The shape of the nostrils and the overlying nostril rims has taken on increased interest in rhinoplasty surgery and its outcomes. Much of this interest in driven by patients who may after a rhinoplasty feel that they show too much of a nostril opening or have nostril asymmetry with one rim of the nostril higher than the other. Alar rim retraction can certainly be created from open rhinoplasty surgery from a variety of tip cartilage shaping techniques.
Some rhinoplasty patients also have a natural concavity to their alar rims or a propensity to it due to thinner or weaker lower alar cartilages. This natural tendency can be exaggerated after rhinoplasty surgery. Both for prevention of alar rim retraction and for improved aesthetics of the transition from the nasal base to the tip (prevention of alar rim concavity), the alar rim cartilage graft has become an integral part of primary and secondary rhinoplasty surgery.
In the April 2015 issue of the journal Plastic and Reconstructive Surgery, an article on this topic appeared entitled ‘Dynamics of the Alar Rim Graft’. In this paper, the senior author reviewed 1,427 rhinoplasties performed of which 565 received alar rim grafts. (40%) In reviewing these cases it was noted that the use of alar rim grafts, which were once used almost exclusively in revisional rhinoplasty, had changed to a more frequent use in primary rhinoplasty surgery more recently. The benefits of such graft use were correction of nostril rim concavity and lengthening and widening of the nostril.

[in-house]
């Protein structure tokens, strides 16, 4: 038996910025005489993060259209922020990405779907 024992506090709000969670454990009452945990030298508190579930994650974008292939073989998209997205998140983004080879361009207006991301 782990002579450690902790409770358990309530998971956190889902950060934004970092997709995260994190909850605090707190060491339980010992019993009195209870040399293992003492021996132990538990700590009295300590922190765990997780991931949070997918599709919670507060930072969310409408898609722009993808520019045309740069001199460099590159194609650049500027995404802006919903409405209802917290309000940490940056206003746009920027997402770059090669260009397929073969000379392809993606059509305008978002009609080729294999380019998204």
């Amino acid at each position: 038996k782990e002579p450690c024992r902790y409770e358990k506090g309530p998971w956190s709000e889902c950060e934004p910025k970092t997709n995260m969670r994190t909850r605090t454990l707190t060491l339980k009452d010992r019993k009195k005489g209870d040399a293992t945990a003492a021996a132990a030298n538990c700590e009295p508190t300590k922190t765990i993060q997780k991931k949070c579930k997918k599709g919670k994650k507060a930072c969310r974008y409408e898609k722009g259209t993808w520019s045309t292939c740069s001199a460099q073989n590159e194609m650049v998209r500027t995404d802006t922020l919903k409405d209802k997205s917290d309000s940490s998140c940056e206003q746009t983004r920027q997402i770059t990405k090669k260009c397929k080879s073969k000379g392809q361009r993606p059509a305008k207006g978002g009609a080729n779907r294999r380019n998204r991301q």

The technical details of the use of alar rim grafts were reviewed. The grafts can be taken from any cartilage source including the resected cephalic border of the lower alar cartilage or scraps left over from a septal graft harvest but the best (stiffest) grafts come from a good piece of thin septal cartilage or rib cartilage. The graft dimensions are usually about 15mms long and 2 to 3mms wide. The grafts are inserted through a small incision just under the nostril rim from which a small linear pocket is made along the rim. In closed rhinoplasties, the incision is anterior with the pocket made down to the base. In open rhinoplasties the incision is made closer to the base and the pocket dissected towards the tip. Either way it is important that the graft does not come too close to the tip so that it does not inadvertently widen it.
This small but elegantly conceived cartilage graft is an important element of rhinoplasty surgery whether it is a primary or revisional procedure. It is helpful to prevent nostril rim concavity and retraction deformities as well as to help lengthen and widen nostril shape.
Dr. Barry Eppley